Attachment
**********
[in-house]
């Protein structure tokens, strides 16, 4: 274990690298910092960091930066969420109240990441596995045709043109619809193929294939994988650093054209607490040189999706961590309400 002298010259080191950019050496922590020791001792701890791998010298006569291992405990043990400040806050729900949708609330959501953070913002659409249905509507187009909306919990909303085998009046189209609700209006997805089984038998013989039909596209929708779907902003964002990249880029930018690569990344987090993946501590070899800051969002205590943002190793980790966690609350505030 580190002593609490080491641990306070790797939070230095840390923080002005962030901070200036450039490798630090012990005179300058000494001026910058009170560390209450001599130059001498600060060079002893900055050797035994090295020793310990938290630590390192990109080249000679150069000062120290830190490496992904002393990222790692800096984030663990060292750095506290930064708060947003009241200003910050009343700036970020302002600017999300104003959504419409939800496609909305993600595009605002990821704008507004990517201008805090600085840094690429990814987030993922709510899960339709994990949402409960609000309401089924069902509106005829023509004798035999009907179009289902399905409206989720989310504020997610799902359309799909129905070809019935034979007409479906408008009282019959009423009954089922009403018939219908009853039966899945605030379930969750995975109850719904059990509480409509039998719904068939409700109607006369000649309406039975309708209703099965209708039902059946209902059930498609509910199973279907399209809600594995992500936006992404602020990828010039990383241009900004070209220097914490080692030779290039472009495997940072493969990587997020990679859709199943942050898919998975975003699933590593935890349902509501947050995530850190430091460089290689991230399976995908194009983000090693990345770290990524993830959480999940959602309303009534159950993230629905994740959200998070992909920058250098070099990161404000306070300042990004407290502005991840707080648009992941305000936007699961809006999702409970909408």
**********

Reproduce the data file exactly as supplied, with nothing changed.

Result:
[in-house]
């Protein structure tokens, strides 16, 4: 274990690298910092960091930066969420109240990441596995045709043109619809193929294939994988650093054209607490040189999706961590309400 002298010259080191950019050496922590020791001792701890791998010298006569291992405990043990400040806050729900949708609330959501953070913002659409249905509507187009909306919990909303085998009046189209609700209006997805089984038998013989039909596209929708779907902003964002990249880029930018690569990344987090993946501590070899800051969002205590943002190793980790966690609350505030 580190002593609490080491641990306070790797939070230095840390923080002005962030901070200036450039490798630090012990005179300058000494001026910058009170560390209450001599130059001498600060060079002893900055050797035994090295020793310990938290630590390192990109080249000679150069000062120290830190490496992904002393990222790692800096984030663990060292750095506290930064708060947003009241200003910050009343700036970020302002600017999300104003959504419409939800496609909305993600595009605002990821704008507004990517201008805090600085840094690429990814987030993922709510899960339709994990949402409960609000309401089924069902509106005829023509004798035999009907179009289902399905409206989720989310504020997610799902359309799909129905070809019935034979007409479906408008009282019959009423009954089922009403018939219908009853039966899945605030379930969750995975109850719904059990509480409509039998719904068939409700109607006369000649309406039975309708209703099965209708039902059946209902059930498609509910199973279907399209809600594995992500936006992404602020990828010039990383241009900004070209220097914490080692030779290039472009495997940072493969990587997020990679859709199943942050898919998975975003699933590593935890349902509501947050995530850190430091460089290689991230399976995908194009983000090693990345770290990524993830959480999940959602309303009534159950993230629905994740959200998070992909920058250098070099990161404000306070300042990004407290502005991840707080648009992941305000936007699961809006999702409970909408």